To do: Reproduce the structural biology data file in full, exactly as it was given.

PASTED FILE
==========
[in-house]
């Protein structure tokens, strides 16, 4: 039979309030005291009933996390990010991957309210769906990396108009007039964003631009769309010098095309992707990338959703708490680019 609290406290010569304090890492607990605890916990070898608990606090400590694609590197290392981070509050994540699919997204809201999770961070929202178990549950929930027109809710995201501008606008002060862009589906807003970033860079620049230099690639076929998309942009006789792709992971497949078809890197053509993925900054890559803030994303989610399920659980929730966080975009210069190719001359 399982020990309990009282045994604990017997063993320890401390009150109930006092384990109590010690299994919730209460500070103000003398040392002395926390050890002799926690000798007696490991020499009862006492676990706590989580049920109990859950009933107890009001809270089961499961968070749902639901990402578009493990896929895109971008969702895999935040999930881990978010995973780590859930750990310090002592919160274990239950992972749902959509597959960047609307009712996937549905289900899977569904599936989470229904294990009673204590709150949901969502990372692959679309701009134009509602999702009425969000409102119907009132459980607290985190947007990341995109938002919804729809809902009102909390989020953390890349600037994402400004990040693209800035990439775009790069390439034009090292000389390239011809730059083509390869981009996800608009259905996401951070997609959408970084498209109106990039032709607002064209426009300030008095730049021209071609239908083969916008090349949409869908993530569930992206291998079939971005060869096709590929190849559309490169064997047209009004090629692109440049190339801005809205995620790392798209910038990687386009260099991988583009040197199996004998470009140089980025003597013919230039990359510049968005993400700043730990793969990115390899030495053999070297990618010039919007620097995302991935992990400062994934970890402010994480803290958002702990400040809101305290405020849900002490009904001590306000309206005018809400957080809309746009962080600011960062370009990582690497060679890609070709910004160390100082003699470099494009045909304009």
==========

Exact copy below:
[in-house]
């Protein structure tokens, strides 16, 4: 039979309030005291009933996390990010991957309210769906990396108009007039964003631009769309010098095309992707990338959703708490680019 609290406290010569304090890492607990605890916990070898608990606090400590694609590197290392981070509050994540699919997204809201999770961070929202178990549950929930027109809710995201501008606008002060862009589906807003970033860079620049230099690639076929998309942009006789792709992971497949078809890197053509993925900054890559803030994303989610399920659980929730966080975009210069190719001359 399982020990309990009282045994604990017997063993320890401390009150109930006092384990109590010690299994919730209460500070103000003398040392002395926390050890002799926690000798007696490991020499009862006492676990706590989580049920109990859950009933107890009001809270089961499961968070749902639901990402578009493990896929895109971008969702895999935040999930881990978010995973780590859930750990310090002592919160274990239950992972749902959509597959960047609307009712996937549905289900899977569904599936989470229904294990009673204590709150949901969502990372692959679309701009134009509602999702009425969000409102119907009132459980607290985190947007990341995109938002919804729809809902009102909390989020953390890349600037994402400004990040693209800035990439775009790069390439034009090292000389390239011809730059083509390869981009996800608009259905996401951070997609959408970084498209109106990039032709607002064209426009300030008095730049021209071609239908083969916008090349949409869908993530569930992206291998079939971005060869096709590929190849559309490169064997047209009004090629692109440049190339801005809205995620790392798209910038990687386009260099991988583009040197199996004998470009140089980025003597013919230039990359510049968005993400700043730990793969990115390899030495053999070297990618010039919007620097995302991935992990400062994934970890402010994480803290958002702990400040809101305290405020849900002490009904001590306000309206005018809400957080809309746009962080600011960062370009990582690497060679890609070709910004160390100082003699470099494009045909304009």